3. SQLGetData(strData) - Return data for the row =  int, varchar, text_ptr, datetime
    4. SQLGetData(tData) - Return data for the row =  int, varchar, text_data, datetime
    5. SQLGetData(dtEntry) - Return data for the row =  int, varchar, *text_ptr, datetime

    The same row data is returned to the client 5 times but the actual blob is only streamed beginning at step #4.

    *As part of the investigation I found a bug.  Once the blob column retrieves the text_data the driver fails to issue TEXT_PTR only for subsequent column data retrieval.   The 5th event above would actually return the entire blob instead of the pointer.  To avoid the additional, TDS overhead, place your blob column at the end of the column list.

    Note: Prior to the SQL 2014 CU7 fix the SQL Server ODBC drivers may not set the TEXT_PTR option.  This issue caused each REFRESH and the original FETCH to return the entire blob stream, impacting network bandwidth and performance. 

    Optimizing The Round Trips

    The way to optimize this is to use column bindings and SQLSetPos with a refresh option only when required.

    Using SQLBindCol before the SQLFetch allows column data to be retrieved during the SQLFetch call.   Indicating a reasonable buffer size of the blob columns is the next step in your optimization.   Perhaps you can use an 4K buffer to retrieve the majority of your blobs.   Then use a local memcpy of the actual blob into your final destination.    An indirect column binding, if you will.

    If the temporary blob buffer is too small the SQLFetch returns SUCCESS_WITH_INFO indicating string right truncation.   Looking at the bound length indicators you can determine which of the columns was too small.    Rebind the column and use SQLSetPos with a refresh to retrieve the data.  (Resetting of the binding may be necessary before the next SQLFetch invocation.)  

    BYTE bBlob[4096];
    SQLINTEGER iBlobState = 0;
    SQLINTEGER istrDataState = 0;
    WCHAR strData[65];
    int iData;
    WCHAR strData2[65];

    sqlrc = SQLBindCol(hstmt, 1, SQL_C_BINARY, bBlob, 1024, &iBlobState); // Initial 1K for sample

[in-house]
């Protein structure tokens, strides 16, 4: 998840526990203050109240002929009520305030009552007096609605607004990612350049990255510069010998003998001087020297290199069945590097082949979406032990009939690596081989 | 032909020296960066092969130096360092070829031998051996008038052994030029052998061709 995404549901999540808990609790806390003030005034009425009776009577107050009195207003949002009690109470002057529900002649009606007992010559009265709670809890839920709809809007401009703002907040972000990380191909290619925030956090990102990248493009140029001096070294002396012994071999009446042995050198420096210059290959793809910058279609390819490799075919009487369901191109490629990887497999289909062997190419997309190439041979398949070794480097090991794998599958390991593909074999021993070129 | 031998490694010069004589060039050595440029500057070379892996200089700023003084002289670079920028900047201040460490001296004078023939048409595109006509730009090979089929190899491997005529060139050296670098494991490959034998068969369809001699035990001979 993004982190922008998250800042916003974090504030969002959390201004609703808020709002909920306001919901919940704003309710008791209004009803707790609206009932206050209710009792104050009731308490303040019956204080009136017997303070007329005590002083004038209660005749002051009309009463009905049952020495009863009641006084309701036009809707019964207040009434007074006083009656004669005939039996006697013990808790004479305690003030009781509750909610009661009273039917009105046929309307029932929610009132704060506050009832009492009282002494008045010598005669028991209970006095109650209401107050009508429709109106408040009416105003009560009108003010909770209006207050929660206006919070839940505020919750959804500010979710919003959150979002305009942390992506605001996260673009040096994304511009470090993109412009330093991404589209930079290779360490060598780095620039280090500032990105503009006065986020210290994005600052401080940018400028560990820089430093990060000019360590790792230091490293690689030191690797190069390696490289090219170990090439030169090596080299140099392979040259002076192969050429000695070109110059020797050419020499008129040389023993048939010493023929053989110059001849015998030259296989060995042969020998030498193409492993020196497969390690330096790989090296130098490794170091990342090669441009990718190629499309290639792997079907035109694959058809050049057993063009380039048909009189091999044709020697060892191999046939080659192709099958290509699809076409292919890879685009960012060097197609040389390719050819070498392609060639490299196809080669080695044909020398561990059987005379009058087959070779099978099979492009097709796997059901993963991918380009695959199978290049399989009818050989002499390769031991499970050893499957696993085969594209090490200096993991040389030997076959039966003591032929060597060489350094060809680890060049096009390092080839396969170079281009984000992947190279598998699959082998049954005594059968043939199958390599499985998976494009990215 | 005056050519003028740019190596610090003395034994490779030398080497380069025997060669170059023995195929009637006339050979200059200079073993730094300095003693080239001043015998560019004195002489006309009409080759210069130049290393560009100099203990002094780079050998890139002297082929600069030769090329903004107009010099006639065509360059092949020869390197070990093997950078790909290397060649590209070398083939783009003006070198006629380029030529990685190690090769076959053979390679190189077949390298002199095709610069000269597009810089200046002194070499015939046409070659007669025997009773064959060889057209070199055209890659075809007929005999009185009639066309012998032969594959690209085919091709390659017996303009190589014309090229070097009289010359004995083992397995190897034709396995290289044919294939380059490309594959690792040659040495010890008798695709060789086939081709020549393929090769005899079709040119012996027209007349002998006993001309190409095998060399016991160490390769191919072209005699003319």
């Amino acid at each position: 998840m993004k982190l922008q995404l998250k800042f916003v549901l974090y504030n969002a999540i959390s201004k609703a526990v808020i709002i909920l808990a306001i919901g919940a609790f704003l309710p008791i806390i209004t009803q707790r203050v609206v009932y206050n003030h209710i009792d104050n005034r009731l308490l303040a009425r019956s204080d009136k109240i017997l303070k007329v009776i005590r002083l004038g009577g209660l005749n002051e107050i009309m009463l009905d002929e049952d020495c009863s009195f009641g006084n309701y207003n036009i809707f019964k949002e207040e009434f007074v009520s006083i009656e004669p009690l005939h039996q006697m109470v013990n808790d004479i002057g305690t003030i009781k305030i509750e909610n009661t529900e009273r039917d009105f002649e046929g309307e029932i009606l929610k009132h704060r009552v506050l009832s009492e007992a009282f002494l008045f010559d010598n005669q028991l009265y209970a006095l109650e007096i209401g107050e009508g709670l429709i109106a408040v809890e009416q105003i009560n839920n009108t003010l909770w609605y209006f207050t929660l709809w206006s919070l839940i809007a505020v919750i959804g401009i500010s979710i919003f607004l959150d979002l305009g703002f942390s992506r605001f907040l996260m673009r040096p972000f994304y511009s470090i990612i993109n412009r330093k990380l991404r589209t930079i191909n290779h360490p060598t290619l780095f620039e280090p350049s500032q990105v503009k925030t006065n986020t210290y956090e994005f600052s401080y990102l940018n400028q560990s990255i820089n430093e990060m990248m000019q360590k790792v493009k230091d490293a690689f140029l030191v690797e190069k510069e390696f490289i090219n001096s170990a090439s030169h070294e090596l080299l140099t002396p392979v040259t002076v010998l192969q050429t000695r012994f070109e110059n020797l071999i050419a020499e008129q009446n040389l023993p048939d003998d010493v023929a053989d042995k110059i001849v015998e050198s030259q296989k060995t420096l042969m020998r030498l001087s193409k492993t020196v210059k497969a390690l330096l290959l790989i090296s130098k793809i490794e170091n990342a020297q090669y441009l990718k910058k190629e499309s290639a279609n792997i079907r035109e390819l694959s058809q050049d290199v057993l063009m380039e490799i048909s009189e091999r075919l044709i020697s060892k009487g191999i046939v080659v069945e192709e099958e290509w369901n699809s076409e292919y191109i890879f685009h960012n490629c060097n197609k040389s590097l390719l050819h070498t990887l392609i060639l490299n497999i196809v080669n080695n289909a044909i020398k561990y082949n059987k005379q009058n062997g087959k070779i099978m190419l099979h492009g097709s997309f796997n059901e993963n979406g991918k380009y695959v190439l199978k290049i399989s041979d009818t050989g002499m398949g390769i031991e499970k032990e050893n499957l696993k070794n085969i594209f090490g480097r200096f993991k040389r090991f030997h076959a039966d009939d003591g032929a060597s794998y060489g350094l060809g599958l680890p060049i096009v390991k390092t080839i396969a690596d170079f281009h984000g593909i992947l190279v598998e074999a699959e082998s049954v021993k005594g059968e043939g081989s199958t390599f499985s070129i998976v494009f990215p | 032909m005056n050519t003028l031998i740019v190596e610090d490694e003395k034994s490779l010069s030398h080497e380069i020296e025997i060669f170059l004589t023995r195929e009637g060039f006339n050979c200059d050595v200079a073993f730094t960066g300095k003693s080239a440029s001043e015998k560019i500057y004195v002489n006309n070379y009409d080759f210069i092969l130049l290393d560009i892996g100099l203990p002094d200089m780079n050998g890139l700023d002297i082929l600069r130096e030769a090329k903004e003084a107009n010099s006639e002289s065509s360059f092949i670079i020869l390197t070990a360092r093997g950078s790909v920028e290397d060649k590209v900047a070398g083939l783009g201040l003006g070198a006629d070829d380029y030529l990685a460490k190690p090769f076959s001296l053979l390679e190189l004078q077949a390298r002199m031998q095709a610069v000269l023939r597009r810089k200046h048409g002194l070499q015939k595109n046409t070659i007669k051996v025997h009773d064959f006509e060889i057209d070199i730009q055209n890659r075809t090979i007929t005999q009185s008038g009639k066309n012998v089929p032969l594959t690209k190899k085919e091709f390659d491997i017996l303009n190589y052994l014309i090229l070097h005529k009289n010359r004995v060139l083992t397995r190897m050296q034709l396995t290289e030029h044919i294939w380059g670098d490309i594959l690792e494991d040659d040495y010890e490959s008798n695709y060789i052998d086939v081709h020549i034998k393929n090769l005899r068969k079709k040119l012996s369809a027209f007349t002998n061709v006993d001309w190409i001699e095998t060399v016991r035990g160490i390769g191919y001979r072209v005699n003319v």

sqlrc = SQLBindCol(
    hstmt, 2, SQL_C_WCHAR, strData, 64, &istrDataState);
    sqlrc = SQLBindCol(
    hstmt, 3, SQL_INTEGER, &iData, 0, NULL);
    sqlrc = SQLBindCol(
    hstmt, 4, SQL_C_WCHAR, strData2, 64, NULL);

    sqlrc = SQLFetch (
    hstmt);  //  Retrieves data from SQL Server, streaming entire TEXT_DATA, you want this to work the majority of the time !!if(true == truncated)
        // Allocate new buffer as needed
         sqlrc = SQLBindCol(hstmt, 1, SQL_C_BINARY, bBlob, iBlobState, &iBlobState);
       sqlrc = SQLSetPos(
    hstmt, iRow, SQL_REFRESH, SQL_LOCK_NO_CHANGE);  // Round trip to SQL Server, streaming entire TEXT_DATA – Avoid this path as much as possible to optimize performance

    // Final storage, local copy instead of across the wire retrieval for actual length
    memcpy(bFinal, bBlob, iBlobState);

    The optimization technique allows you to retrieve the majority of rows in a single network trip.  Using SQLGetData for data retrieval encounters

         the additional overhead.

    Binding Array

    ODBC allows binding of an array for a column and a multiple row fetch operation.  This can also be helpful but requires a bit more work to retrieve the truncated blob data.  In order to retrieve a specific row that encountered the short transfer, clear current bindings, set the rowset position for the cursor and use SQLGetData.  

      BYTE bBlob[2][64];

      SQLINTEGER  iBlobState[2]; 
      WCHAR strData[2][64];

      int iData;

      WCHAR strData2[2][64];

      sqlrc = SQLBindCol(*hstmt, 1, SQL_C_BINARY, bBlob, 64, iBlobState);